Donald Trump's congressional allies have invested a considerable amount of time and energy into a curious idea: U.S. surveillance of Carter Page, a foreign policy adviser to Donald Trump during his 2016 campaign, was an outrageous abuse. The argument has never really made any sense, but it was nevertheless the motivation behind the laughable "Nunes memo," prepared by House Intelligence Committee Chairman Devin Nunes (R-Calif.) and his team.
Over the weekend, the New York Times published a report on newly available materials that shed new light on the controversy.
The Trump administration disclosed on Saturday a previously top-secret set of documents related to the wiretapping of Carter Page, the onetime Trump campaign adviser who was at the center of highly contentious accusations by Republicans on the House Intelligence Committee that the F.B.I. had abused its surveillance powers.On Saturday evening, those materials -- an October 2016 application to the Foreign Intelligence Surveillance Court to wiretap Mr. Page, along with several renewal applications -- were released to The New York Times and other news organizations that had filed Freedom of Information Act lawsuits to obtain them. Mr. Trump had declassified their existence earlier this year.
The president declassified them in order to help advance the since-discredited Nunes memo.
The fact that the FISA application, even in redacted form, is available to the public at all is an extraordinary development unto itself: U.S. officials have traditionally been reluctant to even mention the existence of documents such as these, much less release them. And yet, for the first time since the Foreign Intelligence Surveillance Act was passed 40 years ago, here it is.
The application documents the fact that the FBI considered Page -- by October 2016, a former Trump foreign policy adviser -- someone who'd been "the subject of targeted recruitment by the Russian government."
The Times' report added, "Visible portions showed that the F.B.I. in stark terms had told the intelligence court that Mr. Page 'has established relationships with Russian government officials, including Russian intelligence officers'; that the bureau believed 'the Russian government's efforts are being coordinated with Page and perhaps other individuals associated with' Mr. Trump's campaign; and that Mr. Page 'has been collaborating and conspiring with the Russian government.'"
Despite GOP claims, there was no abuse: four judges, each appointed by Republican presidents, signed off on the Page surveillance, persuaded that there was probable cause.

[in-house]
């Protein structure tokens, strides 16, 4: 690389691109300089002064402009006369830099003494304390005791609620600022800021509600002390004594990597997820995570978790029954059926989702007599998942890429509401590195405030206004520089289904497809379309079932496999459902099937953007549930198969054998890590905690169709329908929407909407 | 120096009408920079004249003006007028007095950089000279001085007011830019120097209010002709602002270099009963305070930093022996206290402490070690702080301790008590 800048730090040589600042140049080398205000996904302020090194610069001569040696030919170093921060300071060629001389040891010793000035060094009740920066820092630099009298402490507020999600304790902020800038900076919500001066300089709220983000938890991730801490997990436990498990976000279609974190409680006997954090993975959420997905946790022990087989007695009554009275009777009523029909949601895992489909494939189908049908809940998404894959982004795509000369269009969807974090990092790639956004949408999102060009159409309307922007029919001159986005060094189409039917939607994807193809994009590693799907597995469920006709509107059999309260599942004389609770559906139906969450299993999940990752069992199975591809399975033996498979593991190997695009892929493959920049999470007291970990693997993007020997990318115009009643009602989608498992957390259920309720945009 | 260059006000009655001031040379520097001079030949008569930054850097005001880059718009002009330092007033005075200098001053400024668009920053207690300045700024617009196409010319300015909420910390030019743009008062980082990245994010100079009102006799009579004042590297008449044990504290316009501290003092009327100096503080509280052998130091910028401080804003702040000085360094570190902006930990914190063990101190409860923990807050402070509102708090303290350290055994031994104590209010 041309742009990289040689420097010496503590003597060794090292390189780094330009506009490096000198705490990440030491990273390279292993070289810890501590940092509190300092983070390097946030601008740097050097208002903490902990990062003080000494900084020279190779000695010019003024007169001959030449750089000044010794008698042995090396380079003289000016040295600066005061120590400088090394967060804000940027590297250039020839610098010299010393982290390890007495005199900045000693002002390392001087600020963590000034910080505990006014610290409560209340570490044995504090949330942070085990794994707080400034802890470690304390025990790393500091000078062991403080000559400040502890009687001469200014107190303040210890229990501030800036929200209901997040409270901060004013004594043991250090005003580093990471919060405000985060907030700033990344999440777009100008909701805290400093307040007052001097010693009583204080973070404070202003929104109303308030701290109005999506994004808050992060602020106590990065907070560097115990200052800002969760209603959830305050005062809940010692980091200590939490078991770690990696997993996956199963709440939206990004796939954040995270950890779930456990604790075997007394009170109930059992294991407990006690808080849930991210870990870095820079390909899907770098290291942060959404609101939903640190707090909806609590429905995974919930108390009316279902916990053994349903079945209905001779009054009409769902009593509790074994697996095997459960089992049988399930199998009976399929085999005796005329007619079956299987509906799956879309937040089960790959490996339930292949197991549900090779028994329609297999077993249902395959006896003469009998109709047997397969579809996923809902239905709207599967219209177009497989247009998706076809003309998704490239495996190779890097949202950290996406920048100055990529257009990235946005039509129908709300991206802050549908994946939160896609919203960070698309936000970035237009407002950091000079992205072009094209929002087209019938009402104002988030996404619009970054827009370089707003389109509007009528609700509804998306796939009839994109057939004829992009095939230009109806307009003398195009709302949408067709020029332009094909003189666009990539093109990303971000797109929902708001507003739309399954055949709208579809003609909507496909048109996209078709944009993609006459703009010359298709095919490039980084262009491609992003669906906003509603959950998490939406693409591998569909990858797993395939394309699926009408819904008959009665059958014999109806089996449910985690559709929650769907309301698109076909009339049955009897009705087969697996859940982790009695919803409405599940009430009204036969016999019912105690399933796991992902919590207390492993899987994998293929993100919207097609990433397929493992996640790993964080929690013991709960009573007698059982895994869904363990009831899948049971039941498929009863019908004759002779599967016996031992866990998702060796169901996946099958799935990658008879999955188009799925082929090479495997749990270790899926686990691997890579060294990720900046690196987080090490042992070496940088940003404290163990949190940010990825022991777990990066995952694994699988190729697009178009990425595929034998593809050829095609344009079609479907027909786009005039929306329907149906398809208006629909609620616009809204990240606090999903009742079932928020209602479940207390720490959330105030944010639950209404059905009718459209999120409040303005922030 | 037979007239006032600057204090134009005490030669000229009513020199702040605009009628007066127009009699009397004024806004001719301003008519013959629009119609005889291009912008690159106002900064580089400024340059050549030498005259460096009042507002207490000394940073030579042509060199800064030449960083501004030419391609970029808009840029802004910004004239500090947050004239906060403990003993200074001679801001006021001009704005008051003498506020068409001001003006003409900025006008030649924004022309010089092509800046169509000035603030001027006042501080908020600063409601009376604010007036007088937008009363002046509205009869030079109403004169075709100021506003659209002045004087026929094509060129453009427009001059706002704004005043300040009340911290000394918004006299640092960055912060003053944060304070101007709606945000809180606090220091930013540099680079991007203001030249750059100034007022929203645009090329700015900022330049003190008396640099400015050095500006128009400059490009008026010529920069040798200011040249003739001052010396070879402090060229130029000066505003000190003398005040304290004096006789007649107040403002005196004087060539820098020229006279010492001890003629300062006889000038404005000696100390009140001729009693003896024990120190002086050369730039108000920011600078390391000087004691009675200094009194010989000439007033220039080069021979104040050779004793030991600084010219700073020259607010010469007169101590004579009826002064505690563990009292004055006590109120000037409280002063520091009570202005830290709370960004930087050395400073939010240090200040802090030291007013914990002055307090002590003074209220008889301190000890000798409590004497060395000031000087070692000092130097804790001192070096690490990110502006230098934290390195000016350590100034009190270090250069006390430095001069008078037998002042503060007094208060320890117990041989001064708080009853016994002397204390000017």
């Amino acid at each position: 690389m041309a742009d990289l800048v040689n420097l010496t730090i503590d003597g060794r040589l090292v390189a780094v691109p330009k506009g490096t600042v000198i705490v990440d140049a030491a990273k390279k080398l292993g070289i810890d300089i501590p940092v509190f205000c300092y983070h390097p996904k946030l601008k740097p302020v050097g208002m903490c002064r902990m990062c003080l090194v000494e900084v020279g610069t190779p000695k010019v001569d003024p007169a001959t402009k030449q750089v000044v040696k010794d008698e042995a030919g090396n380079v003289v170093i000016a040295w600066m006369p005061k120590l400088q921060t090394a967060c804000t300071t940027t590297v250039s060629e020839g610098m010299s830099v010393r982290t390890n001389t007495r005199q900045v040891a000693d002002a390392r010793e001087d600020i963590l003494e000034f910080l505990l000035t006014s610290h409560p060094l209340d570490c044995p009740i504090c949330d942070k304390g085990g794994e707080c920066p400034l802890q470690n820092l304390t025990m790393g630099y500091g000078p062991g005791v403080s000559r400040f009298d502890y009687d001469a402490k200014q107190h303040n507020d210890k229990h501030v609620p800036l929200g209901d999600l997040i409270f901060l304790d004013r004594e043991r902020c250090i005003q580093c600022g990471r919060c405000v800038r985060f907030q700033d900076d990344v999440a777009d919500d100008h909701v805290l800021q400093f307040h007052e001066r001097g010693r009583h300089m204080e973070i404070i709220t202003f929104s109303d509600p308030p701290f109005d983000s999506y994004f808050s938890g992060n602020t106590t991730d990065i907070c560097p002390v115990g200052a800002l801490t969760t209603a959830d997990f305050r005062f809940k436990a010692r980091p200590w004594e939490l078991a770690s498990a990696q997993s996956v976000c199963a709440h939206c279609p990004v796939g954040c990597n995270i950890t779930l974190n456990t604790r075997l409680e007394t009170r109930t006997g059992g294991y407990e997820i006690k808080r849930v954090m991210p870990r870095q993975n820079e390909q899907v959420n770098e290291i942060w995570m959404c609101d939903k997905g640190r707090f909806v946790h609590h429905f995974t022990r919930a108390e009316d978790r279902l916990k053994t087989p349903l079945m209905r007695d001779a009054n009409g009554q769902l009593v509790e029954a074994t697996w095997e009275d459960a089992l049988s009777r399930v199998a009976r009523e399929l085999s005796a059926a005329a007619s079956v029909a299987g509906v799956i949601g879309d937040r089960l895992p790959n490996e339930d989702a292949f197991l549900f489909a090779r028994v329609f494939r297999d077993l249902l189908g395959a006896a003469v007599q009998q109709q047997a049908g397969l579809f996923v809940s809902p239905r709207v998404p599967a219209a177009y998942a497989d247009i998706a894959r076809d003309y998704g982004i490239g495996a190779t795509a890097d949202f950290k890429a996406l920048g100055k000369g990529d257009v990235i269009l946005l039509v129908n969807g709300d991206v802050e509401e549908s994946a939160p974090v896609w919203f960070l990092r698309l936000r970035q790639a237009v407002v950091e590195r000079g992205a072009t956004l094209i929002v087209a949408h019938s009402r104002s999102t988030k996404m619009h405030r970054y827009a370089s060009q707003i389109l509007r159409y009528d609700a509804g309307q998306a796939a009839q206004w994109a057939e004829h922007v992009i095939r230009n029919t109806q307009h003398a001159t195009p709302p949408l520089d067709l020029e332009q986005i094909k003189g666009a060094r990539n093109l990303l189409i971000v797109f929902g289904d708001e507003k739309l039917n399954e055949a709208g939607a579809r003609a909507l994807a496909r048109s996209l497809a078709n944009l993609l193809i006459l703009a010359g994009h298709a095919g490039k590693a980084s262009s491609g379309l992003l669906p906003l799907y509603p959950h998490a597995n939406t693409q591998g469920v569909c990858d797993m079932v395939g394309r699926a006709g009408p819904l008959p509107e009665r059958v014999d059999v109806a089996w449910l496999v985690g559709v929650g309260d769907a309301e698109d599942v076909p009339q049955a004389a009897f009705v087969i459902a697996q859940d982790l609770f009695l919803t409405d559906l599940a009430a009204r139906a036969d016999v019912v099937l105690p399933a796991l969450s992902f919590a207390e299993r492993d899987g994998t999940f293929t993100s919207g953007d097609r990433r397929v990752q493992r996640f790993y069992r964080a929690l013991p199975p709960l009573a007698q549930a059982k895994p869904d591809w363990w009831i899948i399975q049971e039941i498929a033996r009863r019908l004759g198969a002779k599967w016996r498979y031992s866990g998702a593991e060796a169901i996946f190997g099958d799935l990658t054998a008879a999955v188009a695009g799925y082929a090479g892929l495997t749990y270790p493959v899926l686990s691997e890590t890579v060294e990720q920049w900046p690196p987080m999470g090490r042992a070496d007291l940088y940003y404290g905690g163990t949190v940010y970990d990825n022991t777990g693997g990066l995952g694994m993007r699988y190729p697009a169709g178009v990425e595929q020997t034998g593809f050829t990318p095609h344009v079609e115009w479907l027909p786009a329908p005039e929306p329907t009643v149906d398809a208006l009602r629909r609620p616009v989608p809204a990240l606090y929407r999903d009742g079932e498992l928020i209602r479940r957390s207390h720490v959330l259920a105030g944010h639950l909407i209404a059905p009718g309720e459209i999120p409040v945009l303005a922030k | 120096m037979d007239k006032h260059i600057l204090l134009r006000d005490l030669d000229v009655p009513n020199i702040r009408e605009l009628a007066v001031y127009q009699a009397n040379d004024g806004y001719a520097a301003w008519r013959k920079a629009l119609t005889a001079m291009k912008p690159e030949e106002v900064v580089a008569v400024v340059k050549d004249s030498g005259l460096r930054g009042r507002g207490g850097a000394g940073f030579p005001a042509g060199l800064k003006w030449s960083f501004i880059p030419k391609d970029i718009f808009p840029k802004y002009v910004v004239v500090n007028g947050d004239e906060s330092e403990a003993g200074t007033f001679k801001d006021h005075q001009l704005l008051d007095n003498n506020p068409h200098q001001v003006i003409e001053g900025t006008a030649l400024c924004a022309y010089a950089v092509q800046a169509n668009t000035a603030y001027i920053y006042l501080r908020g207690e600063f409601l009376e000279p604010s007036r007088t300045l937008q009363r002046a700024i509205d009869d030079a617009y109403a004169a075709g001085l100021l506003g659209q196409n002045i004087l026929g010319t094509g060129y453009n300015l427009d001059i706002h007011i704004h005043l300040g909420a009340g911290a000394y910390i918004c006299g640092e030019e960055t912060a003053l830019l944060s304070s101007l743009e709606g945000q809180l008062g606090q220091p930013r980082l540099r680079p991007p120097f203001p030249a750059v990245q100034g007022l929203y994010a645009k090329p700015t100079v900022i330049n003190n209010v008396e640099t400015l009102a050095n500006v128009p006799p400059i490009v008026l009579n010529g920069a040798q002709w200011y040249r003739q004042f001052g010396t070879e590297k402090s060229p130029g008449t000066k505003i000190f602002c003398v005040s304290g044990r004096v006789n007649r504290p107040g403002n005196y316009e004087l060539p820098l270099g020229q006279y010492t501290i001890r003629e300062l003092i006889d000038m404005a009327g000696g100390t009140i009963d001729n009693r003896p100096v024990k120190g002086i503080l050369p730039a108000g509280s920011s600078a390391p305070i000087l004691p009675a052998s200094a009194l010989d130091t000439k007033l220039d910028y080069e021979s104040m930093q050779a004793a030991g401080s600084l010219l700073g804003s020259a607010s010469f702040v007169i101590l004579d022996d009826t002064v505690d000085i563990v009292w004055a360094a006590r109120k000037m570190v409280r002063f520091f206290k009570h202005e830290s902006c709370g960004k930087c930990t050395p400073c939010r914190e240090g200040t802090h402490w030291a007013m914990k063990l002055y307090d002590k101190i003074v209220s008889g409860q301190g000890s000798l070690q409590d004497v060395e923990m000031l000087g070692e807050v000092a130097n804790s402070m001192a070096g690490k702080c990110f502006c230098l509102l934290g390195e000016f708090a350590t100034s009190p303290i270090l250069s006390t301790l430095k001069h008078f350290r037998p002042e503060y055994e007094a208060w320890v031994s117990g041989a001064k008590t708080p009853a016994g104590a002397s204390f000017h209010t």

So why should you care? A few reasons.
First, the newly available information makes Devin Nunes' partisan antics look quite a bit worse.
Second, the newly released application raises provocative possibilities. The FBI believed Russian efforts were "coordinated with Page and perhaps other individuals associated with" Trump's political operation, naturally leading to questions about who those other individuals might be and what they may have done in coordination with Moscow.
And third, the president himself published a series of tweets yesterday and this morning suggesting that the new revelations somehow benefit him, which can charitably be described as delusional. Trump specifically condemned the Justice Department and the FBI -- again -- claiming that they "misled the courts," but there's literally nothing in the materials to support the argument.
Though the party is understandably reluctant to admit it, the fact that so many Republicans embraced Carter Page's plight as a worthwhile cause was always a terrible mistake. As regular readers may recall, we are talking about a man who described himself in writing as an “advisor to the staff of the Kremlin.” Indeed, as we discussed in January, the same year in which Page talked up his Kremlin ties, he was also targeted by a Russian spy ring, drawing FBI scrutiny.
Six months after the spy ring was broken up – resulting in multiple criminal convictions – Page joined the Trump campaign as a foreign policy adviser, despite having no apparent qualifications for the job. A few months into his tenure, Page, newly identified by Trump as someone who had the Republican candidate’s ear on matters related to international affairs, traveled to Russia, met with prominent foreign officials, and denounced U.S. sanctions against the Putin government.
It was the sort of thing that was likely to capture the interest of U.S. counter-intelligence officials – and that’s exactly what happened. In fact, Page was suspected as a possible agent of a foreign adversary.
After Trump won the election, Page went back to Moscow for another visit, during which time he again met with leading Russian officials.
A wide variety of Republican leaders expressed severe concerns about federal law enforcement in the United States conducting court-approved surveillance of this guy. What's more, these concerns weren't just some random aside – the GOP's assertions were the cornerstone of the entire pro-Trump effort to undermine the federal investigation into the Russia scandal.
They did not choose wisely.